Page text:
Mister Condo replies:

K.G., thank you for writing back. Many attorneys that specialize in community association law can also serve as mediators. However, mediation is only an option when there are two parties looking to reach a settlement. From what you have described to me here, that really isn’t the case. Let me quote your question here: “You have suggested to us before that the President should be voted out. It won’t happen as no one else is willing to take over.” Really? No one else is willing to volunteer their time to fix this problem? Then, guess what? The problem is likely to persist. If no one is willing to volunteer their time to serve then the association is getting what it deserves. I know that sounds harsh but let’s face reality here. People are willing to invest a hundred thousand dollars and much more in their unit but then aren’t willing to step up and serve? That is short-sighted and a formula for many long-term problems. My original response is here: http://askmistercondo.com/grumpy-old-condo-president-needs-to-go/

The local chapter of the CAI offers several excellent and local training programs. Among the very best is a program called “Condo, Inc. 1”. The next session is right around the corner on September 16th. You can learn more and/or register here – http://www.caict.org/events/EventDetails.aspx?id=862691&group I cannot recommend this program strongly enough for an association like yours. I think you (and other interested unit owners and Board Members) need to hear from local experts on how best to run your association. This program fits the bill perfectly. I hope you attend. All the best!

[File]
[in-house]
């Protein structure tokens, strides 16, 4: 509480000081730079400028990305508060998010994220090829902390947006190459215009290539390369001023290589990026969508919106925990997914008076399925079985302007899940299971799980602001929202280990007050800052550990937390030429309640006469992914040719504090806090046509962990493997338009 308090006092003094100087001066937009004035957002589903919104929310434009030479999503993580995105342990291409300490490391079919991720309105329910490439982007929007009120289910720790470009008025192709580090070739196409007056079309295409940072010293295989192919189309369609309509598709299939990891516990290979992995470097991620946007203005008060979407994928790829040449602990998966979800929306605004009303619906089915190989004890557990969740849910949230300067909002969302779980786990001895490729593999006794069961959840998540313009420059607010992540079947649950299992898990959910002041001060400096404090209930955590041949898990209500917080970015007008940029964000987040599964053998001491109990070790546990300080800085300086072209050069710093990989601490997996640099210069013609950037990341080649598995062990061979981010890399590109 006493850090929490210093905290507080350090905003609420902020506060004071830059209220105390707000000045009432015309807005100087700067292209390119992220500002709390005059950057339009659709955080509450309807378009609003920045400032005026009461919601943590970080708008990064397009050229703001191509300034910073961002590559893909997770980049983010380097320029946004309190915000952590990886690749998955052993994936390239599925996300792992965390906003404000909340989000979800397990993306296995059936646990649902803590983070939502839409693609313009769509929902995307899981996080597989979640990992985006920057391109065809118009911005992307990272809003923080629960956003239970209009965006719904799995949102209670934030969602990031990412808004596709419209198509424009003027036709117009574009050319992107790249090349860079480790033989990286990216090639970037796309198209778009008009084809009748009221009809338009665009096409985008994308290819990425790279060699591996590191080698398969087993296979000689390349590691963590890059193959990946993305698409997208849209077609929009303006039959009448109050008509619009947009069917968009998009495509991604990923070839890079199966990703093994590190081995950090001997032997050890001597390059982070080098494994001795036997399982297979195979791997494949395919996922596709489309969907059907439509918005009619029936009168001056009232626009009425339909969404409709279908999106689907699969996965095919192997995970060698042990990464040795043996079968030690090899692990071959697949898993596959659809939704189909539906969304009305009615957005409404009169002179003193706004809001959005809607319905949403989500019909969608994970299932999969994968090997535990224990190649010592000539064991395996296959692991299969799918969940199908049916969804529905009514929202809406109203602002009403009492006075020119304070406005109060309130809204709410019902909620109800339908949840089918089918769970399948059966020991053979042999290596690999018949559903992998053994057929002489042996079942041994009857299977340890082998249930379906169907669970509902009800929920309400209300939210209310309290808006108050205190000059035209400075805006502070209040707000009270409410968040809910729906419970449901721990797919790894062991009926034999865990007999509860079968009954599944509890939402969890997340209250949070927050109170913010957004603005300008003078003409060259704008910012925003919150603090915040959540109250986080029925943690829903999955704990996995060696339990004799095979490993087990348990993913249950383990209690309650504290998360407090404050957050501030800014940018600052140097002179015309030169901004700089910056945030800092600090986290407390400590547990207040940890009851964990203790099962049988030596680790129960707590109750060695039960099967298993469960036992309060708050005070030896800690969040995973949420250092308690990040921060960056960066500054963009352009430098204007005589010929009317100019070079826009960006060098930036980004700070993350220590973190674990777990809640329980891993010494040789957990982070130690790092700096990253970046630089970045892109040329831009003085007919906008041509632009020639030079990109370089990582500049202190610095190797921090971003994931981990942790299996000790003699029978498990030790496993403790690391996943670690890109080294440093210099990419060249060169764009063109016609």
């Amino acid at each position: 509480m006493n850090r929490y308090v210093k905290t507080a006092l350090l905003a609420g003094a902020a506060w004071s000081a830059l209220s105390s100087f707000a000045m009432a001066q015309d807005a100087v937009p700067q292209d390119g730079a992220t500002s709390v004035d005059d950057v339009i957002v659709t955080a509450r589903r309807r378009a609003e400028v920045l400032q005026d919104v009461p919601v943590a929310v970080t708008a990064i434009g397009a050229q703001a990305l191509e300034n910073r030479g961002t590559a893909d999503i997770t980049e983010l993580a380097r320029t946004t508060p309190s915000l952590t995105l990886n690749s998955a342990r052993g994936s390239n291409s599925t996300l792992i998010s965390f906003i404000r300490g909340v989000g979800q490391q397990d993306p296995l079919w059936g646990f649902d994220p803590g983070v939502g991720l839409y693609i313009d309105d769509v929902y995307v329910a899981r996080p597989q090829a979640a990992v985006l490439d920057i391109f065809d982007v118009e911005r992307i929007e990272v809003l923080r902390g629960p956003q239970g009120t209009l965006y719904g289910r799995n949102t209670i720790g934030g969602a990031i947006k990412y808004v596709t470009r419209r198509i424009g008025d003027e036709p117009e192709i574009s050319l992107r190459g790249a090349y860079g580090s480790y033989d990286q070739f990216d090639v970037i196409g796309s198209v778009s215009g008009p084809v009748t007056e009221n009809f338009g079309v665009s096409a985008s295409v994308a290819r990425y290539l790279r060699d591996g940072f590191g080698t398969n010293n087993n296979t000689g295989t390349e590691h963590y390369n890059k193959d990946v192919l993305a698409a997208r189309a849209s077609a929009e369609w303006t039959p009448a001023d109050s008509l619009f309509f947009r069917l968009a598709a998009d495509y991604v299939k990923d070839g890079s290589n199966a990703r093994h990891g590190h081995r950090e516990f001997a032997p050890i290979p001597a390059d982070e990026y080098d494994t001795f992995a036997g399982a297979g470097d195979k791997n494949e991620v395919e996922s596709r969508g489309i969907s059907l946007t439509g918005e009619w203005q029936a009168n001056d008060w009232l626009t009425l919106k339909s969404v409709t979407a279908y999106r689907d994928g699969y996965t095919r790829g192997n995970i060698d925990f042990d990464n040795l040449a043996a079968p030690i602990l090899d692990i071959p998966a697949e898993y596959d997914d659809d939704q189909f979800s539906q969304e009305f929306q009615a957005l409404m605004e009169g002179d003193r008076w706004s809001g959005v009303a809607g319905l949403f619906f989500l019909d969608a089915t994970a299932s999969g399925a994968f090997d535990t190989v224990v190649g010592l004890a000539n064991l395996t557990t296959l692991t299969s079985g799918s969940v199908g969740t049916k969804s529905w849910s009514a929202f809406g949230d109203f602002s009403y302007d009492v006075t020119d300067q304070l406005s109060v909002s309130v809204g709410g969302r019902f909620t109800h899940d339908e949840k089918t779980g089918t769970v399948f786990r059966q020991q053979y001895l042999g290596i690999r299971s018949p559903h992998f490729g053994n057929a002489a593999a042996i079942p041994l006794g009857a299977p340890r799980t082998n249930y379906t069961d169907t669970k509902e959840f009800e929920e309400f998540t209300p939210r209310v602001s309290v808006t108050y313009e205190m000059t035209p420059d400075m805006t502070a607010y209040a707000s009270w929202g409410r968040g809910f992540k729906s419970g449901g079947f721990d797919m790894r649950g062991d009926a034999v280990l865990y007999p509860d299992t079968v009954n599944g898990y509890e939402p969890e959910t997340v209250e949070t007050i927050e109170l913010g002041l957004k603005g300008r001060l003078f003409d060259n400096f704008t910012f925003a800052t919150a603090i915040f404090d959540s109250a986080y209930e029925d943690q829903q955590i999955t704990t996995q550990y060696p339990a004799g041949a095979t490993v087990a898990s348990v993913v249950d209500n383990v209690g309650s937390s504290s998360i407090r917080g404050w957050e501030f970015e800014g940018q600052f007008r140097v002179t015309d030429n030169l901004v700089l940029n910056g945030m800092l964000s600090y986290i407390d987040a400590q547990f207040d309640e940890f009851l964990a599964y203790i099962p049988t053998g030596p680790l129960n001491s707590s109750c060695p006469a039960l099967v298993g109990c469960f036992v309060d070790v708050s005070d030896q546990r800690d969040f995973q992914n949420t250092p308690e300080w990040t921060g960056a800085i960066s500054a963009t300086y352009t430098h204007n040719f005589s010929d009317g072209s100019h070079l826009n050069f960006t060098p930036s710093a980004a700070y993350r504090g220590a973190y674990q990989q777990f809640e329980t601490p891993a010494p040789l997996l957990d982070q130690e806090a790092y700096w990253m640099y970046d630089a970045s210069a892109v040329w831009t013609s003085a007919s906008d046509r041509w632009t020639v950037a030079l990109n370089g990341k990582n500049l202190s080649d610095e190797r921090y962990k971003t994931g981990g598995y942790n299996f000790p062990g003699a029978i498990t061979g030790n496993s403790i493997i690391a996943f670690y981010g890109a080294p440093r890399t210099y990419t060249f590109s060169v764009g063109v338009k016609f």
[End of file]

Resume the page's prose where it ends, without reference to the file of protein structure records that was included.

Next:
Can Non-Resident Unit Owner Serve on Condo Board?

L.M. from Pennsylvania writes:

Dear Mister Condo,

Our development has been condos since 1985 and this issue has never arisen before. Can a non-resident owner be on the Executive Board, and now that the issue has arisen, can the board discuss and adopt and vote on a resolution to clarify that a non-resident (investor; never resided in development) cannot be a board member as such positions are open to residents only?

Mister Condo replies:

L.M., I am not surprised to learn that this question has not come up before. Without reviewing your condo documents, I wouldn’t have any way of giving you a definitive answer. I will say that the first place you should look is your Declaration and By-laws. Typically, there is a section on governance and who is and isn’t eligible to hold a director or Board Member position. If your documents are silent on the subject, you would then turn to your state laws for common interest communities and/or corporations as those apply to your condominium. It is not uncommon to have an ownership requirement for a director to serve. A requirement to reside in the association is far less common and truly unfair as there are many times when an owner is not a resident. All owners, regardless of whether they reside in the condo or not, have a vested interest in the well-being of the community. If the Board passed a rule requiring residency that violated any non-resident unit owner’s rights, don’t be surprised if the association gets sued. I would advise speaking with the association’s attorney before taking any such action. Good luck!